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view from the bookstore window…

December 16, 2012


Scraps of Paper…

July 2011:

“The fog blowing in off the lake has shrouded the new and shiny condo tower down the street and the refracting sunlight in the glass is creating a real-life moment of impressionist art. The condo tower appears to be floating, disappearing, coming back again. People are stopping outside my store window to take pictures with their cell phones and digital cameras.

A woman comes up to the counter. She is buying a book on meditation and reflective thought. Gibran’s “The Prophet”.

  I comment that it is nice that people are taking pictures of the tower.

“It’s just fog,” she says with a surprising vindictiveness in her dismissal of my comment.

I look at her more closely and realize that she is an angry skinny woman with a Starbucks cup in one hand, and her cell phone in the other.”

I don’t think the book is for her. ——

March 2012:

“I love that the parking meter authority on my small patch of Queen St. West is a 5’6” little man, who always thinks (and acts) like he is just one horse-riding lesson away from being Napoleon.

The obvious consequence of his absolute demand that he be respected to the absolute letter of the law, is that everyone deals with him like he was an absolute douche-bag. —–

June 2012:

“I was cycling to work, down the tree-shaded back streets behind Darkhorse Cafe, when I see a middle-aged man helping his very old mother walk to his car. The car door open, ready to receive her.

The old woman looks absolutely miserable, and slovenly, and pathetic. Overweight, jowly, and reeking of bitterness. She was the self-indulgent Monarch nearing the end of her reign.

She looked like she was the absolute opposite of my in-law grandmother who had recently passed away.

Esther had a smile that came from somewhere in the middle of the universe, where all good and pure and wonderful things come from. Esther lit up a room, and she knew it. Esther lived in art, and laughter, and good conversation.

The first time I met her, was for her 90th birthday, and it was like standing in the presence of an energy beam.

She just recently died in her sleep – which, is to die in your dreams – where her warm memories mingle with the colors of her life. 

This woman on the street, however, should watch, that her son doesn’t accidentally drop her in front of the bus – which, by the look of his irritated and exasperated face as I cycle by, could happen at any moment.

I keep cycling. I don’t look back. Just in case. —–

August 2012

“Nobody notices the juxtaposition of books I sometimes assemble on the display tables of the bookstore. A biography of Einstein beside a book about God.  Or Hunter Thompson’s Fear and Loathing in Las Vegas beside Max Brooks’ The Zombie Survival Guide. Richard Dawkins beside Michael Behe’s Intelligent Design Theory.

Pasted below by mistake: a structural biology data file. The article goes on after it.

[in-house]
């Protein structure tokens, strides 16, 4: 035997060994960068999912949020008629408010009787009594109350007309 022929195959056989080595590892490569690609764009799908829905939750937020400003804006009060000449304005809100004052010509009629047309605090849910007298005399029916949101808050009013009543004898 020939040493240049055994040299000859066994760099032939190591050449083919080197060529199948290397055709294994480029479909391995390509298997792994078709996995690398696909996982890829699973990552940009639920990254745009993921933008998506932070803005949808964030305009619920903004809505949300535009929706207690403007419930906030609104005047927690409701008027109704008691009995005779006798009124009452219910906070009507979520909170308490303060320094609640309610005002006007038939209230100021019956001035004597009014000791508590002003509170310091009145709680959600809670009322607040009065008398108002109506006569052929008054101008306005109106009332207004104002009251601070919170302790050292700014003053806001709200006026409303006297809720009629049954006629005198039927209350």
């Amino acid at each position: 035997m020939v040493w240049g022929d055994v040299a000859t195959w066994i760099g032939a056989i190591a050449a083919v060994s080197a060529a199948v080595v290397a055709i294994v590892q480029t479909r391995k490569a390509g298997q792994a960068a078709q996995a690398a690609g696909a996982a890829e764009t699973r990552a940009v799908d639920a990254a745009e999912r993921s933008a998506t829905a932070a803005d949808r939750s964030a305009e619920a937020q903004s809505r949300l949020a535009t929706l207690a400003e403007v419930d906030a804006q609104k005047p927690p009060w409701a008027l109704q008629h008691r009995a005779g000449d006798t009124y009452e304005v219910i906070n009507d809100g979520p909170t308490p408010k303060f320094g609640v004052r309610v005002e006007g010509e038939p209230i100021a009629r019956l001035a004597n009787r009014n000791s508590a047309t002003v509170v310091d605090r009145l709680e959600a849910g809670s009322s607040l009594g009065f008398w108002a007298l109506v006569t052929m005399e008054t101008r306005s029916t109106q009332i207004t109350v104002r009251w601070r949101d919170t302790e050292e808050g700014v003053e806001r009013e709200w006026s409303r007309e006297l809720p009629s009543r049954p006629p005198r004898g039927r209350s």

There are few small amusements in life – especially when one lives in non-communicative Toronto, but one perseveres as best as one can.

Once a man had noticed that I had stacked a big pile of King James’ Bibles beside an exactly equally tall pile of the Atheist’s Handbook. Both piles towering over the rest. He said he got a small chuckle out of it – and said he’d be back.

The bookstore is straight across the street from the Much Music/CTV downtown studios, but I’ve never had a celebrity come into the store. All day long I look at Marilyn Denis’ big happy face – everyday she stares at me blankly – always smiling. But I’ve never seen Marilyn in the flesh.

I’ve watched Jeanie Becker (of Fashion Television fame) hail a cab. She was in a foul mood that day – no autographs, thank you very much! – get lost, leave me alone. But hey, I thought to myself, it’s gotta be tough being Jeanie in the fashion world. When she was younger, no one took her seriously, and now at her age, everyone in that world pretends they don’t know her.

Glamour is a very small window anorexics have to squeeze through. And Jeanie was never a model. Not even a photographer. She was only ever an acolyte with a microphone, one of the many barnacles of the fashion world, who gave ’80’s and ’90’s teenaged boys lots of T&A to stare at before internet porn came along and ruined titillation for everyone.

One of my favorite customers is the Asian tranny who comes in every Friday night. She has legs that go as high as my eye-balls, and brilliant implants that remind me of tight sweaters in the middle of winter. She has a thing for art books and Coco Chanel.

I love watching the reactions she gets from the other customers. Most women think her little skirts distasteful, while, when I look at the men, their faces range from awe to fear.

Conversely, of course, my worst customer is the kleptomaniac who terrorizes all the downtown bookstores (banned from all of them). He’s got a “thing” for books. But he’s a complete idiot as well, for he simply comes in (if you don’t catch him first), opens his knapsack, and starts filling it with books.

The bookstores no longer bother calling the police – who simply send him to CAMH – where he’s back on the street in a  day or two. So now I just yell at him and he runs out the door. Leaving his pile behind. —–

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